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Volumetric Modulated Arc Therapy- VMAT

By Lyndsay Kubicek, DVM, DACVR (Radiation Oncology)
angell.org/oncology
617-541-5136

 

Volumetric modulated Arc Therapy (VMAT) or RapidArc® Radiotherapy Technology is an innovative form of intensity modulated radiation therapy (IMRT) that delivers precise continuous radiation in a single or multi-arc treatment to the patient. With conventional IMRT techniques like step-and-shoot, the machine must make repeated stops and starts to treat the tumor from a number of different angles generally over 5-10 minutes. In comparison, VMAT can deliver the dose to the entire tumor in a 360-degree rotation, typically under two minutes.

Intensity-modulated radiation therapy is a type of highly conformal radiotherapy that shapes the radiation beam to closely fit the tumor thus minimizing the dose to the adjacent normal tissues. To achieve such conformability, the linear accelerator uses a device called a multileaf collimator (MLC) which consists of thin leaves which move independently and form shapes that fit precisely around the treatment area. For reference, visit angell.org/IMRT.

VMAT is predominantly useful for delivering radiation therapy to tumors adjacent to sensitive body organs, and can be an effective treatment for many types of cancer This is particularly important in terms of late term side effects. As our oncologic treatments are advancing, the potential for long-term survival increases, thus our patients may live long enough to endure such side effects.

In addition to preventing permanent late term side effects, VMAT has the added benefit of faster treatment times. In veterinary medicine our patients are immobilized with heavy sedation or general anesthesia. While all precautions are in place to minimize adverse anesthetic events, short anesthesia times are always advantageous in patients receiving multiple treatments.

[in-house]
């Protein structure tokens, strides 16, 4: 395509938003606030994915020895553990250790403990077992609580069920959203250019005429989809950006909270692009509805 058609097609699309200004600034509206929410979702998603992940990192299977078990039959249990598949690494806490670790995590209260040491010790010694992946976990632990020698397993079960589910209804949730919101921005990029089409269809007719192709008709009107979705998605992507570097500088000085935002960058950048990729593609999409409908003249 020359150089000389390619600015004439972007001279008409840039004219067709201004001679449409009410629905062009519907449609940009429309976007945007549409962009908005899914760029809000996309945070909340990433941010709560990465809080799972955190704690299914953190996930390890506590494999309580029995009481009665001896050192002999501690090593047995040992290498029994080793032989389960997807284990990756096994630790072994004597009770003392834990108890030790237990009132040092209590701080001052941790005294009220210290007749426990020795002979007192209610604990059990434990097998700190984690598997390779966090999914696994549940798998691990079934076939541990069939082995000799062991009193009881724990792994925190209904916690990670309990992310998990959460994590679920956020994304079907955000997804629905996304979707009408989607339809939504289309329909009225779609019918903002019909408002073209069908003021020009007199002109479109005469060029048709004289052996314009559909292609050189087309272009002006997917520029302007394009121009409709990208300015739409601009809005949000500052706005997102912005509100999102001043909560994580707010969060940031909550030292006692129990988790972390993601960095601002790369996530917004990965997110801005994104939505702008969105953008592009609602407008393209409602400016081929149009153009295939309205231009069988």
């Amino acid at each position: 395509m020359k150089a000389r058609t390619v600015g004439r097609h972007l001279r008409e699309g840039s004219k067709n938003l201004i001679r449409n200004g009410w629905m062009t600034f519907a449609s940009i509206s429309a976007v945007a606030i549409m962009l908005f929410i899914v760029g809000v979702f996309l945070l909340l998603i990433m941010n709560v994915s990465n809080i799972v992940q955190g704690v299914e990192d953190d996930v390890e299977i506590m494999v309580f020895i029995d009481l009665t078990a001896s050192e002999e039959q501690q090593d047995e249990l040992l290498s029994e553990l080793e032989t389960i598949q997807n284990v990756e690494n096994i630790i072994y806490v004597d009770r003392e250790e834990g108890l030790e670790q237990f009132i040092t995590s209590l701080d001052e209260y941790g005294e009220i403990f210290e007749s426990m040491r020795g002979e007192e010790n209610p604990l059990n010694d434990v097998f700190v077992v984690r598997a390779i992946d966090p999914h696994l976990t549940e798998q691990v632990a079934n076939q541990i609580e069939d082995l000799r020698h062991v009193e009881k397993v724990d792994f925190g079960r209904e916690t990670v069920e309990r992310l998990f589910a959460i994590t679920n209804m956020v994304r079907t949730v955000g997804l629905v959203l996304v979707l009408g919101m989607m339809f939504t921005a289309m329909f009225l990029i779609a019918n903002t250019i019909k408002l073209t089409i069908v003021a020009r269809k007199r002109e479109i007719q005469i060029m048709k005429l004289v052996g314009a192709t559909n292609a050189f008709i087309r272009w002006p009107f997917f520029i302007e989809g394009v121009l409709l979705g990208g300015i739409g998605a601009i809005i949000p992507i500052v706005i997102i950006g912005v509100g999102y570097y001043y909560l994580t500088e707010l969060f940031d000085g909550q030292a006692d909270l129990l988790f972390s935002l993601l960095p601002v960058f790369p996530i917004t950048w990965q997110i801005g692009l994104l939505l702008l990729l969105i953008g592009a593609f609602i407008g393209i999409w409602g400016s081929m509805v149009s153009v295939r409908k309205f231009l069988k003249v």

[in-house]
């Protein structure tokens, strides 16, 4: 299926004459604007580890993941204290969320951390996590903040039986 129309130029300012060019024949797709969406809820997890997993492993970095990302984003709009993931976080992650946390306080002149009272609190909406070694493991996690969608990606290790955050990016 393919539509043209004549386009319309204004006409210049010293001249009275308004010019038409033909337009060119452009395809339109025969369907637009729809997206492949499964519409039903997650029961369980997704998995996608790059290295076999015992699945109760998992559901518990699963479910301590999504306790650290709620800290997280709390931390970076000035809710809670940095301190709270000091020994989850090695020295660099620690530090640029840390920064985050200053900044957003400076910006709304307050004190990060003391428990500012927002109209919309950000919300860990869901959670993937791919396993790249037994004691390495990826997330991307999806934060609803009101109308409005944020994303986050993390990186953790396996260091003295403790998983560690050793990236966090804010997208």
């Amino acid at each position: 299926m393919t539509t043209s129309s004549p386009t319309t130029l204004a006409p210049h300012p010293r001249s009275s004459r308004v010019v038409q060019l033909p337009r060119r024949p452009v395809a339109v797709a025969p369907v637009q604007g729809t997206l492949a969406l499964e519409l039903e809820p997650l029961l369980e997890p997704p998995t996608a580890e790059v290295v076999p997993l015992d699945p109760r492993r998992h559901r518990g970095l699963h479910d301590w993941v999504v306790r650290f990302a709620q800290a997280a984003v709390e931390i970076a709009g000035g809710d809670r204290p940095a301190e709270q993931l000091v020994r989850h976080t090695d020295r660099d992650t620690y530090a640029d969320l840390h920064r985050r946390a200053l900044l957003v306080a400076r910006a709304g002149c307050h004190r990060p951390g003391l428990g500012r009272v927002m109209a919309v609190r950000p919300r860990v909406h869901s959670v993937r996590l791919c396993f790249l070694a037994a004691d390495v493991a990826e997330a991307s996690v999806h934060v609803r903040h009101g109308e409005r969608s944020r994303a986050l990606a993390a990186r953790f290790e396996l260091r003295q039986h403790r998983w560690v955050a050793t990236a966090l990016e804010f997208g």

This technology can be used for fractionated as well as hypofractionated treatments such as stereotactic body radiation therapy and stereotactic radiosurgery.

Currently there are two reports of VMAT used in veterinary medicine to date. The first was VMAT-SMRT for adrenal tumors with vascular invasion. This study reported on 9 dogs; 3 dogs were affected by cortisol-secreting adrenal tumors and 6 dogs had non-secreting adrenal tumors treated with VMAT SBRT. The median overall survival time was 1030 days, and the overall mean reduction of the diameter and volume were ~32 and 30% respectively. The endocrine profile normalized in two dogs with cortisol-secreting adrenal tumors. Side effects were mild and self-limiting.

The second study reported on 10 patients with brachial plexus tumors and found all treated patients showed a partial response and partial or complete reductions of neurological deficits although local recurrence was observed in 9 of 10 of treated dogs. The mean overall survival of 371 days and mean progression-free survival of 240 were reported which were comparable to reports with surgery alone. No side effects directly related to treatment were observed. This study concluded that VMAT can be a safe and viable alternative to surgery in cases of canine brachial plexus PNSTs involving the proximal nerves and nerve roots.

Other tumor types being treated at our institution as well as other VMAT sites include brain and spinal cord tumors, trigeminal nerve tumors, brachial plexus tumors, adrenal tumors, primary bone tumors, nasal tumors, oral tumors, heart base tumors, urogenital tumors, anal sac tumors and intrathoracic/mediastinal tumors.

As more institutions gain ability to used advanced technologies such as VMAT, more studies will be underway to expand our ever-growing understanding of the best utilization.

We are very fortunate to be within the first 5 veterinary institutions in the world to offer VMAT. If you have any questions regarding the therapy or tumor types treated with VMAT or radiation therapy in general please contact the oncology service at oncology@angell.org.

Picture of a patient that received VMAT-IMRT for a presumed meningioma and an incidental thyroid tumor.

  • 1a. Upper left quadrant is the axial images with a color-wash dose distribution (red is goal and blue is lowest dose of radiation). The yellow rings represent the beam rotating 360° around the two tumors.
  • 1b. Upper right is the rendering of the patent, skin contoured in pink. The patient is positioning in a bite block device for immobilization. The red rings represent the beams.
  • 1c. Lower left is the coronal images, yellow lines represent the beam angles.
  • 1d. Lower right is the sagittal images showing the beam angles and color-wash.
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